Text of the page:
Jaguars and Wildlife of Brazil's Pantanal 2016 Trip Report
By John Shaw on Nov 03, 2016
In 2016, for the second year in a row, I led two of the Van Os "Jaguars & Wildlife of Brazil's Pantanal" tours. And I'll say right here, right up front, that I can hardly wait until I can return in 2017! This tour has become one of my favorite wildlife photography trips, primarily due to the great variety of possible subjects. No two ways about it, seeing and photographing jaguars in the wild is extremely exciting, but there are numerous other bird and animal photo opportunities at all of the tour locations.
All the tours start in Cuiabá in the state of Mato Grosso. Many tour participants, expecting a tiny village in the Brazilian jungle, are surprised upon arrival to discover that Cuiabá is a sprawling city with a population of over 500,000. But consider: Cuiabá has the major airport for this entire region of Brazil, and it was one of the cities chosen to host games of the 2014 FIFA World Cup. With its towering high-rise buildings, massive hypermarkets and shopping centers, and highways radiating in all directions—Cuiabá is anything but tiny!
Early the first morning, we load our vehicle and drive south, quickly leaving the metro area and traveling through a succession of smaller and smaller towns. Our ultimate destination is Porto Jofre, literally the end of the road, about 250 kilometers away. Roughly 150 of those kilometers are on the unpaved Transpantaneira highway, the one and only road into this section of the Pantanal. The Pantanal is the world's largest contiguous wetlands, being roughly 80,000 square miles (200,000 square kilometers) in size. Three-quarters of it is in Brazil; the remainder is in Bolivia and Paraguay.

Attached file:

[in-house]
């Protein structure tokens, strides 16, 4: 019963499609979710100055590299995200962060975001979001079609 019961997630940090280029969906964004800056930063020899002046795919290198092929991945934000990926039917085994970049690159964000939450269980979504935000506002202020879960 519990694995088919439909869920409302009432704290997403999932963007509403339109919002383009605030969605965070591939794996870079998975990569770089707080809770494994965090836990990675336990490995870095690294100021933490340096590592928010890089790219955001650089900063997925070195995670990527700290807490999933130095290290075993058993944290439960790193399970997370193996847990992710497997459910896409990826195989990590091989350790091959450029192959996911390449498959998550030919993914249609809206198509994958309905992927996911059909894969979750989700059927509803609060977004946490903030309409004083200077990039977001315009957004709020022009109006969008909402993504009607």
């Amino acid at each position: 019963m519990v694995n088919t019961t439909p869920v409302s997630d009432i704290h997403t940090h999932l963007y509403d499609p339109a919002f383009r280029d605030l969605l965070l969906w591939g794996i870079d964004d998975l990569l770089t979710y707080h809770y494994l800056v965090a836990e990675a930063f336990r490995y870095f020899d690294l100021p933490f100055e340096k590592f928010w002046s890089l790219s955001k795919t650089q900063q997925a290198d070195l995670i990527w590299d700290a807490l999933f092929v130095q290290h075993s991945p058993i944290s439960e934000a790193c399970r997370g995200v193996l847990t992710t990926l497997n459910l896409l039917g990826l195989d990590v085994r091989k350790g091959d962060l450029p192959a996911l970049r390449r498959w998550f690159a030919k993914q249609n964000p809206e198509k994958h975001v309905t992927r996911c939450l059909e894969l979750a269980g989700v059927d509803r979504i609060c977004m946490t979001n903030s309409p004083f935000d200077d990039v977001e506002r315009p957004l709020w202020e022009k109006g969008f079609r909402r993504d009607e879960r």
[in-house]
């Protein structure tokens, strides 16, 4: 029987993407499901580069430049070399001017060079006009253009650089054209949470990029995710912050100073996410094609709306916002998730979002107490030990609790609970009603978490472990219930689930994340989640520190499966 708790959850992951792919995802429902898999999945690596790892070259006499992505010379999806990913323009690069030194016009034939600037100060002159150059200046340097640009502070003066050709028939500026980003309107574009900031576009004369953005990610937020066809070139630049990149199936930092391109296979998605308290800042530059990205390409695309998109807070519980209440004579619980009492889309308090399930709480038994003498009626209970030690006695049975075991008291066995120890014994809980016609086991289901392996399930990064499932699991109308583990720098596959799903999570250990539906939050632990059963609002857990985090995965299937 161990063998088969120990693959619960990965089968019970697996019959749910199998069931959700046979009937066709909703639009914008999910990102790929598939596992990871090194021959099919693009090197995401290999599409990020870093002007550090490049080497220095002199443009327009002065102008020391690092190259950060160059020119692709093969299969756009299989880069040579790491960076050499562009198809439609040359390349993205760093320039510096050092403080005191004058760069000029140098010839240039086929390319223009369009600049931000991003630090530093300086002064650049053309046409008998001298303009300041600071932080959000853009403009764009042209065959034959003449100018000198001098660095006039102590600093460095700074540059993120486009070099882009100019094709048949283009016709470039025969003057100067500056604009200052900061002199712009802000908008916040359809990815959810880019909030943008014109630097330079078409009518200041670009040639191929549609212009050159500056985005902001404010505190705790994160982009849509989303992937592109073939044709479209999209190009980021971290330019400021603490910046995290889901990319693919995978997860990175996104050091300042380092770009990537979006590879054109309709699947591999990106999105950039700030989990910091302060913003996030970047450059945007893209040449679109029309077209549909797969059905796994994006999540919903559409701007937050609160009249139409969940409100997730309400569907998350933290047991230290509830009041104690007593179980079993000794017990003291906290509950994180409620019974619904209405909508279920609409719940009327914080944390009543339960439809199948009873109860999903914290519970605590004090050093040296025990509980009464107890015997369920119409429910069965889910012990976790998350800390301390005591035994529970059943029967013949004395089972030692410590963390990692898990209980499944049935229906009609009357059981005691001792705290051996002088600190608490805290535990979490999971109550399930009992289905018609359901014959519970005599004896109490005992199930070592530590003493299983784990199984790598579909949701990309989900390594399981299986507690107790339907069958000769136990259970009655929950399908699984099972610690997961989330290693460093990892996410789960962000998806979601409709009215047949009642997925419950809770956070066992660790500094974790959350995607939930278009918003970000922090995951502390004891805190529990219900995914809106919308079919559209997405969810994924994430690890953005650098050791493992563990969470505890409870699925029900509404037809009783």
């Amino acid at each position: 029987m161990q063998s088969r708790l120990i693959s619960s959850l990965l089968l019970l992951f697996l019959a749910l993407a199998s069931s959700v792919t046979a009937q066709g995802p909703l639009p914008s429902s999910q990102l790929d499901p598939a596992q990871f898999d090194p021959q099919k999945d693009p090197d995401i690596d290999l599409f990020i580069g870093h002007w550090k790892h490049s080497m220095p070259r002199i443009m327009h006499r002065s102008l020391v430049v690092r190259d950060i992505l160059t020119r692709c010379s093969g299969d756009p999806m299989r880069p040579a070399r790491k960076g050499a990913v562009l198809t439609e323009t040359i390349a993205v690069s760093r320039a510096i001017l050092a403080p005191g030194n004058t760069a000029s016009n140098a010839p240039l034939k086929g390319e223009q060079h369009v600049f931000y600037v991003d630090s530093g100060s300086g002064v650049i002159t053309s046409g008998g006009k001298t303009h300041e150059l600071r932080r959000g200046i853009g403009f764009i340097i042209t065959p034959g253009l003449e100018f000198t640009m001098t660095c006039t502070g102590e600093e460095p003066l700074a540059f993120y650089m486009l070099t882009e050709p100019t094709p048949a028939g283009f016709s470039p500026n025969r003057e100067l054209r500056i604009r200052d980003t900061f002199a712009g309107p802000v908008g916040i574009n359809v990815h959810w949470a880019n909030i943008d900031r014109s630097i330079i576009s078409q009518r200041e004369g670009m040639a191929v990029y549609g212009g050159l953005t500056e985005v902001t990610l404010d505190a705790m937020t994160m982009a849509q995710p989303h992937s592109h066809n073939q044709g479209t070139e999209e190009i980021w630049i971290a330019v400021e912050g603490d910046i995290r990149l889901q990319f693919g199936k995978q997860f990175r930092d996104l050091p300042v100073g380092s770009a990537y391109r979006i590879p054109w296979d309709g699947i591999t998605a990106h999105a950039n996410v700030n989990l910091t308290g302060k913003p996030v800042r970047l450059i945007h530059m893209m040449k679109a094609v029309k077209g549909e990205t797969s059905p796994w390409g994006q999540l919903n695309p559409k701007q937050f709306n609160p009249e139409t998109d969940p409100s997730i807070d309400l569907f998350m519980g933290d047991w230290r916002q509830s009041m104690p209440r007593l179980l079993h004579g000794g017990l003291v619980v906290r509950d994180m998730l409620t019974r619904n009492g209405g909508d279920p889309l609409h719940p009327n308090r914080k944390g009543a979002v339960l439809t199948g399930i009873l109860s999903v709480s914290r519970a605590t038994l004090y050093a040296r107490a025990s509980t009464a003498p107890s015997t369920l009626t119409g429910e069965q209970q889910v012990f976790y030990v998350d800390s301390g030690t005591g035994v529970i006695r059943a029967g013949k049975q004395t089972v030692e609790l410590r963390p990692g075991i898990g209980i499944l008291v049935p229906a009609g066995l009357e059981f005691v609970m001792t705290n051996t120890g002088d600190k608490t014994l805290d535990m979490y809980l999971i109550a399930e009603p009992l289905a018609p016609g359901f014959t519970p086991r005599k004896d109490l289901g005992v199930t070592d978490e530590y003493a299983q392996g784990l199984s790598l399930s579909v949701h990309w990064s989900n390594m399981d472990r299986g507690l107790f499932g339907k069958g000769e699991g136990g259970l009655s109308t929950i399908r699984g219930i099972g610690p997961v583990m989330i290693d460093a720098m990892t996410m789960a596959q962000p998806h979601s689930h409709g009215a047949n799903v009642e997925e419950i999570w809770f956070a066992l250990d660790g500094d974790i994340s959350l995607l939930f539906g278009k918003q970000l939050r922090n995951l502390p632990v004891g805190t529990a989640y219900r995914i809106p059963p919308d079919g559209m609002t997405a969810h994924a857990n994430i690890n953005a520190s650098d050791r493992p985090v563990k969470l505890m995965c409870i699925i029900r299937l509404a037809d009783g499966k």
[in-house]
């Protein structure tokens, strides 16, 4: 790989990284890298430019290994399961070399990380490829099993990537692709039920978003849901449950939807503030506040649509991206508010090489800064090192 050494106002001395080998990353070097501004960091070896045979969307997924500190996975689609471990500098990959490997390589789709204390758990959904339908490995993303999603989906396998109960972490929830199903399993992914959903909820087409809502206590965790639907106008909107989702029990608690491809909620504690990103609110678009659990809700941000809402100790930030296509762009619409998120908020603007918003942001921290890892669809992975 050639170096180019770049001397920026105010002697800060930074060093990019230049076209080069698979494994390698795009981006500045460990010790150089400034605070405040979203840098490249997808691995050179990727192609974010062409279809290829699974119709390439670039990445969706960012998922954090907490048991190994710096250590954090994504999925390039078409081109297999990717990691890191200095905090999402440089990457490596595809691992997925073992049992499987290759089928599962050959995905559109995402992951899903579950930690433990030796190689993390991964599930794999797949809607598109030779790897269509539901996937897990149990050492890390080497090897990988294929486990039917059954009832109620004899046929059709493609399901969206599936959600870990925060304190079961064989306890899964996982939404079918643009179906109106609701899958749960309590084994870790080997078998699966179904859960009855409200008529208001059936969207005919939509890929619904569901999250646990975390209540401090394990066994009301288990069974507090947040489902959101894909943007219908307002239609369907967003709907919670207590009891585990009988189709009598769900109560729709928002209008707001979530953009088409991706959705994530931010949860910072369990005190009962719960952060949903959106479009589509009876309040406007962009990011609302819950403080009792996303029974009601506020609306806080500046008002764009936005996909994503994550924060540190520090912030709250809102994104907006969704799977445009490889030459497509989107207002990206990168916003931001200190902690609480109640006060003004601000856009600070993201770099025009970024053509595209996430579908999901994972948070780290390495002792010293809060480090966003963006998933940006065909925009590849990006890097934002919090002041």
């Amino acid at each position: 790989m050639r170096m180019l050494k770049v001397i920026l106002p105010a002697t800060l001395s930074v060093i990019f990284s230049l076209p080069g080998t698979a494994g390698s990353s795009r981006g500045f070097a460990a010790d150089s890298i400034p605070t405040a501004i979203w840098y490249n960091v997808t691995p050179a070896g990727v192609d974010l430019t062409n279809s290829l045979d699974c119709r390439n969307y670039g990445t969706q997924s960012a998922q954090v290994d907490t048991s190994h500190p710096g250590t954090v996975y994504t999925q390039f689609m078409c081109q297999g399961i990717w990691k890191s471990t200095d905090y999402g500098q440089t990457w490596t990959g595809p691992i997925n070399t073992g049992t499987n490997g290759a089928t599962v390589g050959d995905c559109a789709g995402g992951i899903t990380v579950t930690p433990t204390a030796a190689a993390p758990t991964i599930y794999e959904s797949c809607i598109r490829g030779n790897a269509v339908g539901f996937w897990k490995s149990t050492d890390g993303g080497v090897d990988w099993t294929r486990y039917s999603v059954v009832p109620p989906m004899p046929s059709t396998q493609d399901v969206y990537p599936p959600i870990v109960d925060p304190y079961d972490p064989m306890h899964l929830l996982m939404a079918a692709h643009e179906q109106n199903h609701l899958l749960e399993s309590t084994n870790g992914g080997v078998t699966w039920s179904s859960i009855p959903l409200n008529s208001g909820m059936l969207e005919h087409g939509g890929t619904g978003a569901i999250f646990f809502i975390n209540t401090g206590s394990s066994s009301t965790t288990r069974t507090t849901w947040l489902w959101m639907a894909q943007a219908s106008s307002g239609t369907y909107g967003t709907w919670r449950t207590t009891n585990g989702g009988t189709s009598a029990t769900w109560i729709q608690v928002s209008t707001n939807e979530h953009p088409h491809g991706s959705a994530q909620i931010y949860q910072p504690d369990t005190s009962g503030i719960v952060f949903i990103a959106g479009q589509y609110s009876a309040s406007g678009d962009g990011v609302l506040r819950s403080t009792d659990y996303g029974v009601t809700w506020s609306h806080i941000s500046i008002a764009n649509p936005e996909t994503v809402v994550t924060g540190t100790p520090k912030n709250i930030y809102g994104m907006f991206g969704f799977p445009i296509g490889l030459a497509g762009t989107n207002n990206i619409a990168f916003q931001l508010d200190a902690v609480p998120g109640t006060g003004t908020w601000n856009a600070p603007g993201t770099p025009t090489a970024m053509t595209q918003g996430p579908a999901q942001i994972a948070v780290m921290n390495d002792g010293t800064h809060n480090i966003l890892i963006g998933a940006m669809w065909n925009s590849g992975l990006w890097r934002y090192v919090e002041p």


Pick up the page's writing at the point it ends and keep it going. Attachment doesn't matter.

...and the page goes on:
While all the Jaguars tours follow the same basic schedule in terms of lodging, every trip presents different photo subjects and opportunities—and different weather. Last year I experienced a record heat wave, while one morning this year I was bundled up with layers of fleece, a wool hat, and gloves.
Our first lodge is part way down the Transpantaneira, situated between a large oxbow lake on one side and extensive grasslands on the opposite side. We worked the lake from small boats for hawks, jabiru storks, cocoi herons, kingfishers, and, on my second tour, a very cooperative jaguar. The lodge birdfeeders gave us red-crested and yellow-billed cardinals, saffron finches and parakeets. Nearby were a crimson-crested woodpecker at its cavity nest, wattled jacanas with chicks, campo flickers, blue-and-yellow macaws and southern lapwings. It’s a great location to photograph Brazilian endemic chestnut-bellied guans.
On our third day out we arrive at Porto Jofre for the start of five full days of working from fast speedboats along the Rio Cuiabá and its tributaries, the Rio Negro and Rio Tres Irmãos, looking for jaguars and giant river otters. Family groups of otters search for fish, while the jaguars hunt the riverbanks in search of yacare caiman and capybaras— their main diet in this habitat. We're on the river by 6:00 AM, back at the lodge around 11:00 AM, and out again at 3:00 PM until dusk. Around the lodge are photogenic hyacinth macaws, toco toucans, buff-necked ibis and extremely tame blue-fronted parrots.
From Porto Jofre we have to backtrack north on the Transpantaneira to our final stop, a rustic lodge on a family-owned ranch in the dry grasslands. Toco toucans, chestnut-eared aracaris and crested oropendolas came to feeders, while a great horned owl called from nearby trees. A small wetland gave us a capped heron.
All in all, I totally agree with Joe Van Os’ assessment that "wildlife wise, it is difficult to find any place more diverse—or any place more fun to shoot—than the Pantanal." And I am really
looking forward to my return in 2017!
Click HERE for information on our 2017 Jaguars & Wildlife of Brazil's Pantanal tours